Communication in intercultural discourse: tour guides and tourists in Mombasa
Mwanatumu, Ali Hassan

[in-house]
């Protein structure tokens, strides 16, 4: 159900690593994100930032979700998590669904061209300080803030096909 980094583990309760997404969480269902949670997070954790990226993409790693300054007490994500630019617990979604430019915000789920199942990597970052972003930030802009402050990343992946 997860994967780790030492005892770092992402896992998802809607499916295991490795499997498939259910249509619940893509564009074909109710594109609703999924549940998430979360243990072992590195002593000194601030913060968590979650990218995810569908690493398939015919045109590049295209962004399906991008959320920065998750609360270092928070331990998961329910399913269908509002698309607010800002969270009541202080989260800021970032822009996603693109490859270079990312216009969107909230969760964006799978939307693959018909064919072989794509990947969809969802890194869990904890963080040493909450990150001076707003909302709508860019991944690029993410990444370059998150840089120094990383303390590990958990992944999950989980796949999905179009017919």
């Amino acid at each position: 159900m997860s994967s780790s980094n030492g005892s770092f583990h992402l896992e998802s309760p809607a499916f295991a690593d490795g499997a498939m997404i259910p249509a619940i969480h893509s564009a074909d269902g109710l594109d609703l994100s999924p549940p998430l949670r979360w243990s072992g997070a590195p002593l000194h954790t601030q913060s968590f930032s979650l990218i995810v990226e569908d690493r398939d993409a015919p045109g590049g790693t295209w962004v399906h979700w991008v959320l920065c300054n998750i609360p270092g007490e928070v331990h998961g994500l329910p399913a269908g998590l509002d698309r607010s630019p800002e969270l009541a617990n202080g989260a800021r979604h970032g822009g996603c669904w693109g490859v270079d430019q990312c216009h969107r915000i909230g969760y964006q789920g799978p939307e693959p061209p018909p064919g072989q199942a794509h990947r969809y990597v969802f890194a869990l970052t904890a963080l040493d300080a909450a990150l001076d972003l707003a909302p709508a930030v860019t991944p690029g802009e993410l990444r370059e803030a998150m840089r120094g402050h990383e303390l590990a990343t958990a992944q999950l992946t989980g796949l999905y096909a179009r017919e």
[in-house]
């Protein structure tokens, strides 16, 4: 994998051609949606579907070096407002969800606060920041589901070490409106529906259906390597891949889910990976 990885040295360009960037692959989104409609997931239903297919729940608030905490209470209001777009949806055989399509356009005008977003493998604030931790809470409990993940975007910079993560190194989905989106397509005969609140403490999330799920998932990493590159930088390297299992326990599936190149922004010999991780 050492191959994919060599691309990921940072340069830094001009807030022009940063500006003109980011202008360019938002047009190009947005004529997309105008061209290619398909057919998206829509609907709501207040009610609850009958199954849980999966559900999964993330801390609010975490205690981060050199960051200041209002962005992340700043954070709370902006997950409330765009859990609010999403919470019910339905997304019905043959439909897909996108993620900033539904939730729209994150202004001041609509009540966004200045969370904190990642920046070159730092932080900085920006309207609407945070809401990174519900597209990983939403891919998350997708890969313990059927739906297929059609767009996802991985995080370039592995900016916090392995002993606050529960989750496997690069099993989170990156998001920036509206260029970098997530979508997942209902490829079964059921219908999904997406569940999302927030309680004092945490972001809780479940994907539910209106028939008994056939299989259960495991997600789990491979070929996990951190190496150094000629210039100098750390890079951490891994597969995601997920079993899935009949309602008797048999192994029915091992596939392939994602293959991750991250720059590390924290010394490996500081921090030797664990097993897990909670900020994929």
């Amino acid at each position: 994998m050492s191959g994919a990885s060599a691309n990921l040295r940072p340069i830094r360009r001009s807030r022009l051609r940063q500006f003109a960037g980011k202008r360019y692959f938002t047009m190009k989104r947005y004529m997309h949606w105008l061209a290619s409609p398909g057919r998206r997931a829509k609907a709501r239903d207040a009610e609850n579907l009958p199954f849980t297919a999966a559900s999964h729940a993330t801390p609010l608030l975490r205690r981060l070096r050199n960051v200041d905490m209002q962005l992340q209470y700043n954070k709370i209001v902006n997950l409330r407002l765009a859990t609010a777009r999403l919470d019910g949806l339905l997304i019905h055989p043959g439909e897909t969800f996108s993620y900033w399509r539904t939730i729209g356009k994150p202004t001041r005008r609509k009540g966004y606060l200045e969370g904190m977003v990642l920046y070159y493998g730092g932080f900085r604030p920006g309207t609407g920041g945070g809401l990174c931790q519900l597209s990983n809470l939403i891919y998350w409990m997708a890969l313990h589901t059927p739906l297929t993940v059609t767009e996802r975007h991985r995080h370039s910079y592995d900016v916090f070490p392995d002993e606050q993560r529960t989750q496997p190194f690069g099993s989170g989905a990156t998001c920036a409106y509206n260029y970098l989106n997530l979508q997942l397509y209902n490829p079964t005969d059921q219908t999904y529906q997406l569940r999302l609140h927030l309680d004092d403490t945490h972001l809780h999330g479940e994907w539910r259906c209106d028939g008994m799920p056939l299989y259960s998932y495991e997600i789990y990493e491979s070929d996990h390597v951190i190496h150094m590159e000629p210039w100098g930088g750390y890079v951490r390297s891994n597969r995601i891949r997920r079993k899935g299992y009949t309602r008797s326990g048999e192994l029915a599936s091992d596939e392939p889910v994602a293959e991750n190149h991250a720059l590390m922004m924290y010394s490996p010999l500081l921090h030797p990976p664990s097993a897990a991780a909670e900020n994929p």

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The study is an investigation of communication events and discourse strategies in an intercultural context. The participants studied comprised English-speaking tourists of different nationalities visiting Mombasa, interacting with local tour guides also from diverse cultures in Kenya. During their day-to-day interaction, a lot of conversation takes place and it through a study of these conversations that features of intercultural communication were identified and discussed. The study specifically explored the nature of tourists/tour guides conversations to establish how these speakers from diverse cultures interpret each other's utterances to achieve effective communication. The main aim of this study was to identify, investigate and describe the communication problems encountered by the participants, their causes and possible remedies during the discourse. Various studies on intercultural discourse have been carried out by scholars such as Scollon and Scollon (1980) and Neil (1996) among others. However, an intercultural study of tourist/tour guide discourse in Mombasa has not been carried out and this study aims to fill this gap is knowledge. To obtain the conversational data, the researcher accompanied tourists groups on city tours organized by the United Touring Company (U.T.C.) for a period of 10 weeks. The methods used in data collection were audio recording, participant - observation and note - taking. The data was first transcribed then analyzed using the tenets of following theories: Speech Act as postulated by Searle (1969), Speech Accommodation advocated by Giles (1979) and the Politeness Theory propounded by Levinson and Brown (1978). The findings showed that although communication among people from diverse cultures is usually hampered by various socio-cultural differences, the tourists and tour guides were able to communicate effectively. This was achieved by employing various communication strategies to repair conversation problems. In conclusion, the use of English as a common language for international communication in tourism implies that proficiency in the language is important for the tour guide and the industry at large. A good command of the language and communication skills will enable the guide to serve the travelers better by giving them the standard of service they expect. The industry should therefore put more emphasis on functional language, which focus on language use in situations and day-to-day interaction.